On April 2, 2009, the Federal Trade Commission (“FTC”) required BASF, a world leading chemical company based in Germany, to divest assets related to two high performance pigments of Ciba Holding Inc (“Ciba”) in order for BASF’s proposed $5.1 billion acquisition of Ciba to proceed after the statutory public comment period of 30 days. It issued a consent order that would significantly reduce remedy the anticompetitive impact of the proposed transaction in the bismuth vanadate and indanthrone blue (two high-performance pigments) markets.
The FTC consent order requires BASF to sell all assets, including the intellectual property related to bismuth vanadate and indanthrone blue to an FTC-approved buyer within six months. High performance pigments are used to provide color for products in the automobile, manufacturing, and plastics industries. These pigments are also more durable and are suited for products that are exposed to the sun and weather. According to the FTC, there are no other viable substitutes for bismuth vanadate (a bright yellow-green pigment) and indanthrone blue (a blue-red pigment).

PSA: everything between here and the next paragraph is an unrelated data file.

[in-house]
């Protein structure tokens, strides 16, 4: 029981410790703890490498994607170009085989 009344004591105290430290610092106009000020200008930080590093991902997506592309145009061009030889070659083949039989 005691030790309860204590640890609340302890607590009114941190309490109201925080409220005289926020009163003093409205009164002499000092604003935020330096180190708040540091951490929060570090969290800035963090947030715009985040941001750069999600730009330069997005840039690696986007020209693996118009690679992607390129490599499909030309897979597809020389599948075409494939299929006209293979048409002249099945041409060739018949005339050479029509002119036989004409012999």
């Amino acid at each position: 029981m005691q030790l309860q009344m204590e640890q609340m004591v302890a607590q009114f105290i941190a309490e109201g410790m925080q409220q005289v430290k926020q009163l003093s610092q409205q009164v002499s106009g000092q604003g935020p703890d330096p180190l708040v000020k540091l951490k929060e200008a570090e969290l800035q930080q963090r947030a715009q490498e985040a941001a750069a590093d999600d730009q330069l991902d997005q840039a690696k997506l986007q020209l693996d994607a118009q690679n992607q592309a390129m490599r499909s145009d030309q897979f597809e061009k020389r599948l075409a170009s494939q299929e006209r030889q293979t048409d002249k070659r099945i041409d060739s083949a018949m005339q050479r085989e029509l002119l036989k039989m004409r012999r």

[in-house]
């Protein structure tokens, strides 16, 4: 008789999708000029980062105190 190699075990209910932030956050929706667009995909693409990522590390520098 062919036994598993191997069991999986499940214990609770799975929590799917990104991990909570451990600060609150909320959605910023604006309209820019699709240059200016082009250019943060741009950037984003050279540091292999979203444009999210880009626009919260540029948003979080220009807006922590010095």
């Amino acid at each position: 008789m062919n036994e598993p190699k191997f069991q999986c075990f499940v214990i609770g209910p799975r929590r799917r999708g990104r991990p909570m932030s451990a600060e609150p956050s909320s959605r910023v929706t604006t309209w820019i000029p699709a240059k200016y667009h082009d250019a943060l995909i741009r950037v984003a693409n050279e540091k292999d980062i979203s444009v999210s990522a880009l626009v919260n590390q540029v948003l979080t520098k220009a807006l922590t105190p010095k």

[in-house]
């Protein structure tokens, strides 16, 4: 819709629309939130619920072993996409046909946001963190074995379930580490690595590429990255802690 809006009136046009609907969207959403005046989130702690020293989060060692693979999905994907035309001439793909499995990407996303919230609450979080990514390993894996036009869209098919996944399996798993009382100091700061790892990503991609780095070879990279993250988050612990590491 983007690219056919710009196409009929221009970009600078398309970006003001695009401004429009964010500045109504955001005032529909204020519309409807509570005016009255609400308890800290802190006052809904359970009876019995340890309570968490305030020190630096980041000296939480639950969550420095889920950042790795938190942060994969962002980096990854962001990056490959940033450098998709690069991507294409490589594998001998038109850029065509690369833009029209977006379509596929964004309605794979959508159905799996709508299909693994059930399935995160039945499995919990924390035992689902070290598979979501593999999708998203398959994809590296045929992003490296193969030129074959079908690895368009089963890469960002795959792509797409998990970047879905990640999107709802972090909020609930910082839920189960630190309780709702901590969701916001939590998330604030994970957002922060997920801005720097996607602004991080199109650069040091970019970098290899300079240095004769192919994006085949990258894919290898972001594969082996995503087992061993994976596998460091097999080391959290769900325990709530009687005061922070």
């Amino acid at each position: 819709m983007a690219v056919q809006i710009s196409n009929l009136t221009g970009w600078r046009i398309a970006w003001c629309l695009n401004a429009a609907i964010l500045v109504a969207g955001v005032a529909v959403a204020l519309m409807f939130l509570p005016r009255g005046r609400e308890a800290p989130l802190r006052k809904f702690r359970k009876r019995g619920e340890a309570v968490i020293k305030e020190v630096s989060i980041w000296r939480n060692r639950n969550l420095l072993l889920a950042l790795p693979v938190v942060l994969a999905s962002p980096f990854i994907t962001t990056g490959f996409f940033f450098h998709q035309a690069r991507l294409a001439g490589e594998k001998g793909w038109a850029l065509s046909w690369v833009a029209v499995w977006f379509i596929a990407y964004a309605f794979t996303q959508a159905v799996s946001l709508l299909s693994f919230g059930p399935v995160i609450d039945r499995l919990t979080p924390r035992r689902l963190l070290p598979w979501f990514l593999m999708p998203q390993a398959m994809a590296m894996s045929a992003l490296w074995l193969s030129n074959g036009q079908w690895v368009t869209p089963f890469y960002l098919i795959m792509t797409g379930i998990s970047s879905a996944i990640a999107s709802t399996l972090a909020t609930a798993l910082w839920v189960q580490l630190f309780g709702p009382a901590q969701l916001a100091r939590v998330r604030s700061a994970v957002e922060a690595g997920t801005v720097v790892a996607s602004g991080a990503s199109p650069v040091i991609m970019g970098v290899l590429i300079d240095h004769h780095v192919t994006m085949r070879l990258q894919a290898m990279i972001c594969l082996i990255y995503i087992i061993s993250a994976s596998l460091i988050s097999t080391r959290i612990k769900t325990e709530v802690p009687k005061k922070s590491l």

The FTC contends that the markets for both pigments are highly concentrated. The proposed merger would give BASF/Ciba 60% market share in the bismuth vanadate market and more than a 50% market share in the indanthrone blue market. It also would reduce the number of competitors from four to three in the bismuth vanadate market and from three to two in the indanthrone blue market. This would give BASF/Ciba unilateral market power and would increase the likelihood of collusion with the remaining firms in both markets.
Specifically, the consent order requires BASF to sell all of Ciba’s bismuth vanadate production assets in Europe to an FTC approved buyer. The consent order requires BASF to allow the buyer to continue to use Ciba’s production facilities of indanthrone blue until the acquirer is prepared to shift Ciba’s production facilities into its own facilities. In addition, the consent order requires BASF to provide other relief to the acquirer, such as supply agreements and protections for confidential information, and to facilitate the hiring of key employees. The order also allows the FTC to appoint an interim monitor to ensure that BASF complies with all of its obligations. Finally, the FTC may appoint a divestiture trustee to sell the relevant assets if BASF fails to sell them within six months. The Commission vote to accept the complaint and proposed consent order and place copies on the public record was 4-0.